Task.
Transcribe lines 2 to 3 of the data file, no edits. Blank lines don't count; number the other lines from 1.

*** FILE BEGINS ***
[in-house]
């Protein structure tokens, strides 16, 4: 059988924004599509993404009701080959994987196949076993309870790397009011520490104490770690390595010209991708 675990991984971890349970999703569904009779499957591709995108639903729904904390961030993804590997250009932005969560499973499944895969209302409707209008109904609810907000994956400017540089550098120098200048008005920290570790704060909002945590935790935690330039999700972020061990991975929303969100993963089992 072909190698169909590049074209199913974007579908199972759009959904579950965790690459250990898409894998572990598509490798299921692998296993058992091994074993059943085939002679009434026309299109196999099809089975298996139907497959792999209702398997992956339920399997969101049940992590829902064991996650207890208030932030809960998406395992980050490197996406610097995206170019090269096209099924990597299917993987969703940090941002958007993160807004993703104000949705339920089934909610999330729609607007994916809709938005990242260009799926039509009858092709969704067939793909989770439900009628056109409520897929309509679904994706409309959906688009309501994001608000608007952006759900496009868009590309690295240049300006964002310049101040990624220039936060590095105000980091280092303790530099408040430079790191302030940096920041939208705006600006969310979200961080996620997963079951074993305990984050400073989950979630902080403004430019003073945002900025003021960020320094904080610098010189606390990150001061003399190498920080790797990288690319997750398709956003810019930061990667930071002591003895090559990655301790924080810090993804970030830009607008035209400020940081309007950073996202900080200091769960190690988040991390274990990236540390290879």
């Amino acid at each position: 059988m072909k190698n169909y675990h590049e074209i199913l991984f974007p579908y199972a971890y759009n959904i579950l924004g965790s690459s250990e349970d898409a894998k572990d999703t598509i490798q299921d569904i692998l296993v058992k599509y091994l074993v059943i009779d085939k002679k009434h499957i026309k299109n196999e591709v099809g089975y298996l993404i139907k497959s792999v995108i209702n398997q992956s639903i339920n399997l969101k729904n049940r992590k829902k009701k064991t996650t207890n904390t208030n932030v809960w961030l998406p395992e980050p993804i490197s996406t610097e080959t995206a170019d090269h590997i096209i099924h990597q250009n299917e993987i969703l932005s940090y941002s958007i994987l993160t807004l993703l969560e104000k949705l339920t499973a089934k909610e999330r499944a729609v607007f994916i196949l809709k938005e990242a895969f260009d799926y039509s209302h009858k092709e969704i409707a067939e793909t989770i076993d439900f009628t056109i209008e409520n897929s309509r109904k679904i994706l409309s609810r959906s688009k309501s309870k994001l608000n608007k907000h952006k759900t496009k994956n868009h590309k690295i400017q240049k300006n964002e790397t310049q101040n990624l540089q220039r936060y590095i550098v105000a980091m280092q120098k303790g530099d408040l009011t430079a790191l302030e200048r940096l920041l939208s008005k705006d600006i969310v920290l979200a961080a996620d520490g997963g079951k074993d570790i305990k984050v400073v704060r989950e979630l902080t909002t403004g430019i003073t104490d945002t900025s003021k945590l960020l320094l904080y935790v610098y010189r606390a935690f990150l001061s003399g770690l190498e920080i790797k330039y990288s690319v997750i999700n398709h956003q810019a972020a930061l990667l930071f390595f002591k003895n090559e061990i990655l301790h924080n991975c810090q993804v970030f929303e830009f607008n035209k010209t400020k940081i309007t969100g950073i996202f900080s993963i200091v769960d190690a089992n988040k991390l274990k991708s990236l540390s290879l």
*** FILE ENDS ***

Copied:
């Protein structure tokens, strides 16, 4: 059988924004599509993404009701080959994987196949076993309870790397009011520490104490770690390595010209991708 675990991984971890349970999703569904009779499957591709995108639903729904904390961030993804590997250009932005969560499973499944895969209302409707209008109904609810907000994956400017540089550098120098200048008005920290570790704060909002945590935790935690330039999700972020061990991975929303969100993963089992 072909190698169909590049074209199913974007579908199972759009959904579950965790690459250990898409894998572990598509490798299921692998296993058992091994074993059943085939002679009434026309299109196999099809089975298996139907497959792999209702398997992956339920399997969101049940992590829902064991996650207890208030932030809960998406395992980050490197996406610097995206170019090269096209099924990597299917993987969703940090941002958007993160807004993703104000949705339920089934909610999330729609607007994916809709938005990242260009799926039509009858092709969704067939793909989770439900009628056109409520897929309509679904994706409309959906688009309501994001608000608007952006759900496009868009590309690295240049300006964002310049101040990624220039936060590095105000980091280092303790530099408040430079790191302030940096920041939208705006600006969310979200961080996620997963079951074993305990984050400073989950979630902080403004430019003073945002900025003021960020320094904080610098010189606390990150001061003399190498920080790797990288690319997750398709956003810019930061990667930071002591003895090559990655301790924080810090993804970030830009607008035209400020940081309007950073996202900080200091769960190690988040991390274990990236540390290879």
């Amino acid at each position: 059988m072909k190698n169909y675990h590049e074209i199913l991984f974007p579908y199972a971890y759009n959904i579950l924004g965790s690459s250990e349970d898409a894998k572990d999703t598509i490798q299921d569904i692998l296993v058992k599509y091994l074993v059943i009779d085939k002679k009434h499957i026309k299109n196999e591709v099809g089975y298996l993404i139907k497959s792999v995108i209702n398997q992956s639903i339920n399997l969101k729904n049940r992590k829902k009701k064991t996650t207890n904390t208030n932030v809960w961030l998406p395992e980050p993804i490197s996406t610097e080959t995206a170019d090269h590997i096209i099924h990597q250009n299917e993987i969703l932005s940090y941002s958007i994987l993160t807004l993703l969560e104000k949705l339920t499973a089934k909610e999330r499944a729609v607007f994916i196949l809709k938005e990242a895969f260009d799926y039509s209302h009858k092709e969704i409707a067939e793909t989770i076993d439900f009628t056109i209008e409520n897929s309509r109904k679904i994706l409309s609810r959906s688009k309501s309870k994001l608000n608007k907000h952006k759900t496009k994956n868009h590309k690295i400017q240049k300006n964002e790397t310049q101040n990624l540089q220039r936060y590095i550098v105000a980091m280092q120098k303790g530099d408040l009011t430079a790191l302030e200048r940096l920041l939208s008005k705006d600006i969310v920290l979200a961080a996620d520490g997963g079951k074993d570790i305990k984050v400073v704060r989950e979630l902080t909002t403004g430019i003073t104490d945002t900025s003021k945590l960020l320094l904080y935790v610098y010189r606390a935690f990150l001061s003399g770690l190498e920080i790797k330039y990288s690319v997750i999700n398709h956003q810019a972020a930061l990667l930071f390595f002591k003895n090559e061990i990655l301790h924080n991975c810090q993804v970030f929303e830009f607008n035209k010209t400020k940081i309007t969100g950073i996202f900080s993963i200091v769960d190690a089992n988040k991390l274990k991708s990236l540390s290879l």